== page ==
Here’s a condensed version of the full manual for those who already know what they’re doing.
Version 3.2 of the template only works in Word 2010 or Word 2007, with any version of Windows. Word 2007 isn’t as extensively tested. Formatting stuff (but not macros) might work in Mac Word 2008, but this is untested. Will hopefully work in Mac Word 2011 eventually.
Download the new template, and put it in your Word Templates folder. Do NOT just leave it on your desktop – files produced by others won’t be able to find the template and will “lose” their macros.
The download packages contain a shortcut which will automatically open the right folder on your computer.
To do it manually, the Templates folder is here:
Vista/7 – C:\Users\username\AppData\Roaming\Microsoft\Templates
XP – C:\Documents and Settings\username\Application Data\Microsoft\Templates.
Enable Macros – Word Options – Trust Center – Trust Center Settings.
Install as a Global Template – Not required, but you can make the macros available to all documents by installing as a Global Template. Word Options – Add-Ins – Select “Templates” in the “Manage” drop down box and click Go. Click “Add” and navigate to the folder where you stored the template.
Install a timer – put your choice of timer program in the Word Templates folder, name it Timer.exe. I recommend Alex Gulakov’s Synergy timer.
Move the QAT – By default, the Word Quick Access Toolbar appears above the ribbon. Right-click to show below the ribbon, and delete any unnecessary buttons to the left of the custom ones. You can hide the ribbon and just use the QAT to save screen space by double-clicking the name of the tab.
The keyboard shortcuts are listed above. Always use “Paste Unformatted” for pasting from the internet. F12 clears formatting if you mess up.
Don’t use manual page breaks, ever.
Hats should only be one line.
Use the new Navigation Pane to see the different heading levels. Right-click and select “Show Heading Levels” to expand or collapse. Hat = Heading 1, Block = Heading 2, Tag = Heading 3. You can also drag and drop right in the Nav Pane. Recommended you install NavPaneCycle.exe to make this easier.
Start a new speech document. It’s just a new blank template document, but you can start one with the button on the toolbar or by pressing Ctrl-Shift-N.
The ` Key is the new multi-function paperless button. It sends the current selection, or if nothing is selected, the current Block, Card, or Hat. In Reading view, it inserts a card marker.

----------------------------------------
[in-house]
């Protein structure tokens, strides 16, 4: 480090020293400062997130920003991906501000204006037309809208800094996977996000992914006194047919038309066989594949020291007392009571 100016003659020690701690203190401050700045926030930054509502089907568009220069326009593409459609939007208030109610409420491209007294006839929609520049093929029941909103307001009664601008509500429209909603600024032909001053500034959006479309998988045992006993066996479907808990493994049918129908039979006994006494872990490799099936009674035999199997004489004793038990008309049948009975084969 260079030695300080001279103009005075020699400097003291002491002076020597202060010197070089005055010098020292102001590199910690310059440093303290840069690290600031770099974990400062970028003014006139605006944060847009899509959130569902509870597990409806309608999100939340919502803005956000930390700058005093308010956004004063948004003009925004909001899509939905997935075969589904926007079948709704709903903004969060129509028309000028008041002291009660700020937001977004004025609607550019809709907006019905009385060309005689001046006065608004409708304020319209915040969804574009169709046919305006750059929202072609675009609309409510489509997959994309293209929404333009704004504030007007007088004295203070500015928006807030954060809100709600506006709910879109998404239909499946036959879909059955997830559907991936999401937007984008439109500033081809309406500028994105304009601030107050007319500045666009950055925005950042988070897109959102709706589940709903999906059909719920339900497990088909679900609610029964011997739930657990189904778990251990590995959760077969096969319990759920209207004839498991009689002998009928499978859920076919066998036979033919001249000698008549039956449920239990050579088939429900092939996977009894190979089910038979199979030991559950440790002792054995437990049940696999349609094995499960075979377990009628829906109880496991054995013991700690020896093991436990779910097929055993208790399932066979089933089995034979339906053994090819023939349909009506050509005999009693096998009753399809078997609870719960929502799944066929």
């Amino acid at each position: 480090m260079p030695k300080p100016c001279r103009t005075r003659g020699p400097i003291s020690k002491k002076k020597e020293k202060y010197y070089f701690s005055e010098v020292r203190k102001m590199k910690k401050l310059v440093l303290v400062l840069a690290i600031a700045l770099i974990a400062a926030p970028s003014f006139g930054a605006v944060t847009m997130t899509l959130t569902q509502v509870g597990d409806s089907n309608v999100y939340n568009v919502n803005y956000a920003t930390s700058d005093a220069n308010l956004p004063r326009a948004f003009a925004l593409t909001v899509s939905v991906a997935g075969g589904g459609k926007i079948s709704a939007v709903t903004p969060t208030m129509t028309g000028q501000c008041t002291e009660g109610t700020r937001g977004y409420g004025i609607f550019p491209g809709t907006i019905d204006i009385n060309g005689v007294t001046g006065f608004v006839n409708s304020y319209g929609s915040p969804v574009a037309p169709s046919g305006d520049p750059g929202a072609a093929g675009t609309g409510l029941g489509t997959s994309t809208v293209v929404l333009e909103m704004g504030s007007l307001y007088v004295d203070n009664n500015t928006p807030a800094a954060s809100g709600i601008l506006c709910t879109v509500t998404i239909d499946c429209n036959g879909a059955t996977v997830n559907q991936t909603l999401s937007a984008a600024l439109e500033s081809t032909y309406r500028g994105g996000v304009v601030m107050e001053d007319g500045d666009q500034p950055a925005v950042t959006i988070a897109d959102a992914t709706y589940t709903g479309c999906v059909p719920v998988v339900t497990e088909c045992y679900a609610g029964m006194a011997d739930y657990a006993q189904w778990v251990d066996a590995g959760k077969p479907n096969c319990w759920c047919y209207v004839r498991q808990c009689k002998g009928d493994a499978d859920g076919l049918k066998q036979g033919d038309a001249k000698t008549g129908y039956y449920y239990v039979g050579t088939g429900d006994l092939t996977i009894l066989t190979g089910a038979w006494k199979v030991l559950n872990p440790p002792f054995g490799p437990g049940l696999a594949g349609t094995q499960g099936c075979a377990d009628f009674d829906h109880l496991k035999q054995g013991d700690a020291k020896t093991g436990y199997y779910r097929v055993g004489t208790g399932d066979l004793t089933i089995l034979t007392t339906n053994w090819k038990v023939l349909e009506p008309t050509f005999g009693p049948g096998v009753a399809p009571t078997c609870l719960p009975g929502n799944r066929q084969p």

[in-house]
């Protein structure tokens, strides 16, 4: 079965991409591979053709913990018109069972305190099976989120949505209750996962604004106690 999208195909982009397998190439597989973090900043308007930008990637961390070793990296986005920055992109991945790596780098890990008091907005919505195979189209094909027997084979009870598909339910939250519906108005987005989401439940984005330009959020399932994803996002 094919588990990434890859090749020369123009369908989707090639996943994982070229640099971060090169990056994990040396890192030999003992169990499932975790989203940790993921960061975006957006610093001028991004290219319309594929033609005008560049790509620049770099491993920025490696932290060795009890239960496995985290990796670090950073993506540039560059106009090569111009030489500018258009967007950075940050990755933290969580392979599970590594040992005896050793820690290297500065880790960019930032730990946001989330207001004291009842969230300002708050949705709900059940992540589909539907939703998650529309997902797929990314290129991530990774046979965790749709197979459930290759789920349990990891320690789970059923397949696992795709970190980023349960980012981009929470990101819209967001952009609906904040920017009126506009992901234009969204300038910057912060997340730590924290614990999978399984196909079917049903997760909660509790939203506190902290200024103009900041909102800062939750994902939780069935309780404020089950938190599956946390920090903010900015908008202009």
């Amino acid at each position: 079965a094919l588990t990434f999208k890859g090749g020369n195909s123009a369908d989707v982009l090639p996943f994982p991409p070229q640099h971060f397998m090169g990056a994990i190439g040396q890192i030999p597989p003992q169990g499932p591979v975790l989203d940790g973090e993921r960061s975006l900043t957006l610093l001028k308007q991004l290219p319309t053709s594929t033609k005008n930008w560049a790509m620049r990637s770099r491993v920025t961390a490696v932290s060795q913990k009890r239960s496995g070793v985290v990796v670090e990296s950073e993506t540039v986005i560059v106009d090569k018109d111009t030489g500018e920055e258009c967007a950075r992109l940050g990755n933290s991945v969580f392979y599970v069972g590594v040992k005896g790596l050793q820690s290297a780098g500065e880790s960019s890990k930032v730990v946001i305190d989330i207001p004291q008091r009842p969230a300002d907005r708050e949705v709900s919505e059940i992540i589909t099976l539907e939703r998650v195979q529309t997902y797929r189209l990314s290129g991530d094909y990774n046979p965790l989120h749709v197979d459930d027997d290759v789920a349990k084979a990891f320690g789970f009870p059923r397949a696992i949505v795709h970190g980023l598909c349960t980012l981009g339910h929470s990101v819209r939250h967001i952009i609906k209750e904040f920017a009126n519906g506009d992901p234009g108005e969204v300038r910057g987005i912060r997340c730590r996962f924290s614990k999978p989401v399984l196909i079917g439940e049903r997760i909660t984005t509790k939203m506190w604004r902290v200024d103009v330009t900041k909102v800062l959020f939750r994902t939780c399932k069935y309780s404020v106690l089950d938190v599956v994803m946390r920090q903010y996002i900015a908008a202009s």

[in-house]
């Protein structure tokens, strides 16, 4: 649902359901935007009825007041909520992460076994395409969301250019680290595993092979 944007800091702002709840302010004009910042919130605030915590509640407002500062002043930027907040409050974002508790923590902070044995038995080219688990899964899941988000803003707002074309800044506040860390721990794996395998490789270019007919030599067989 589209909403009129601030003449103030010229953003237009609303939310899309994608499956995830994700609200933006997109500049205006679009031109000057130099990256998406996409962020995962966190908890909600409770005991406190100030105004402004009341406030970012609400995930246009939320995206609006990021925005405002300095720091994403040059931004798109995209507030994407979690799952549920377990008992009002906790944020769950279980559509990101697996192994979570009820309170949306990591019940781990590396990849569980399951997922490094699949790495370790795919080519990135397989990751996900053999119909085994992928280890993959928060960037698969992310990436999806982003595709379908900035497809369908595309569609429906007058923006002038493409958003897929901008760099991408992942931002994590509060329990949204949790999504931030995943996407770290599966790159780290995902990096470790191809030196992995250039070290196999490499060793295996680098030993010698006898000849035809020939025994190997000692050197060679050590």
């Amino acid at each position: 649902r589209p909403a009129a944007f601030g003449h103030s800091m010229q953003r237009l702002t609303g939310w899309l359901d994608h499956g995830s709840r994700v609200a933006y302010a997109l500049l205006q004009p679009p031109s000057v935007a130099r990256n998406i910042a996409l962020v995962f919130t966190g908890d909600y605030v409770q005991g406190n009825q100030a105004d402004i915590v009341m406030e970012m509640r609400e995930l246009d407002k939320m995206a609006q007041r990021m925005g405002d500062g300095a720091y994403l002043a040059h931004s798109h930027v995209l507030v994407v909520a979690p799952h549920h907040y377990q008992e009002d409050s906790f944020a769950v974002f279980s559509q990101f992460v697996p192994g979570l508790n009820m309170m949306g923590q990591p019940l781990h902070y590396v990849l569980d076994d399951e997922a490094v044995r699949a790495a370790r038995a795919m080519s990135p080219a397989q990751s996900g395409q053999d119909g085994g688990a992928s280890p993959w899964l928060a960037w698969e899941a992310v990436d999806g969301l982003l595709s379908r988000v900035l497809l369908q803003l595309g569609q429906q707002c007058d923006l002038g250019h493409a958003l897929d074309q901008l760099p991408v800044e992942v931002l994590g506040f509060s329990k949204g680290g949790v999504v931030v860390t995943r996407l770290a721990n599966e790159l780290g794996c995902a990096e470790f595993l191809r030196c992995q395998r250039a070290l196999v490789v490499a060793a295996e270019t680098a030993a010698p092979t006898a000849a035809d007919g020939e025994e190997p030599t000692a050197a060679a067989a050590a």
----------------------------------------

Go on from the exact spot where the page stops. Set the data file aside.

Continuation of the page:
Ctrl-Alt-Up and Ctrl-Alt-Down move units up and down in the document outline. Ctrl-Alt-Left deletes a unit.
When the speech is ready, save a copy to the USB drive using the button on the toolbar or Ctrl-Shift-S.
Porting/Customizing The Template
Realistically, most people will probably not want to use Whitman’s template “out of the box.” People have different preferences for keyboard shortcuts, fonts, etc.A version of our template is even available that removes references to keyboard shortcuts from the ribbon so you can customize it. I’ve tried my best to make the macros in the template as readable to a non-programmer as possible – and as easy to port as possible.
Here’s what you need to know to port our platform to your own template:
Customizing Styles/Fonts: Open the Style Pane by clicking on the small arrow in the lower right corner of the Styles part of the Ribbon. Right click on the relevant style name and select “Modify.” Change as you wish. Changing the “Normal/Card” style will affect all the other fonts, because those styles are based on Normal. Remember that the style names are ALIASES for Word’s built-in styles. I would strongly recommend not creating “new” styles from scratch when designing a template.
Customizing the keyboard: Word Options – Customize The Ribbon – Customize Keyboard. Make sure your template is selected in the “Save Changes In” box, then scroll down in the left box to find “Macros” and “Styles.” Find the relevant macro or style in the right box to see the currently assigned keys, delete them, and add your own. Note that the ` key can’t be assigned manually – that requires coding.
Copying Macros: You can use the built-in Macro “organizer” or you can cut and paste code manually in the visual basic editor. I have tried to make the macros as portable as possible – there’s no complicated function calls. There’s just 4 easily understood code modules. Make sure to port the “Ribbon” module if you want the ribbon to still work. Also, a couple macros need to have specific Microsoft reference libraries installed. To do this, in the VB editor go to Tools – References and make sure “Microsoft Forms 2.0 Object Library” and “Microsoft Scripting Runtime” are checked for your project.
Customizing the ribbon: To be honest, this is probably unrealistic for most people. Unfortunately, Microsoft doesn’t make it easy to customize the ribbon beyond the very rudimentary tool in the Word Options, which can’t be used to change the Debate tab. To make changes to the Ribbon’s appearance requires a working knowledge of XML programming, a good XML editor, a few byzantine and incomplete reference sites, and an absurd amount of patience. If you want more details, feel free to contact me – if you just want something small changed, you might be able to talk me into doing it for you.
Open Paperless Project – If you do decide to make your own template, it’s suggested that you do your best to make it compatible with a new “Open Standard” for writing debate templates. It’s called the Open Paperless Project, and is designed to make people’s different templates work interoperably with each other. The development of this standard is in progress – For more information, check out the links on the Whitman Paperless page.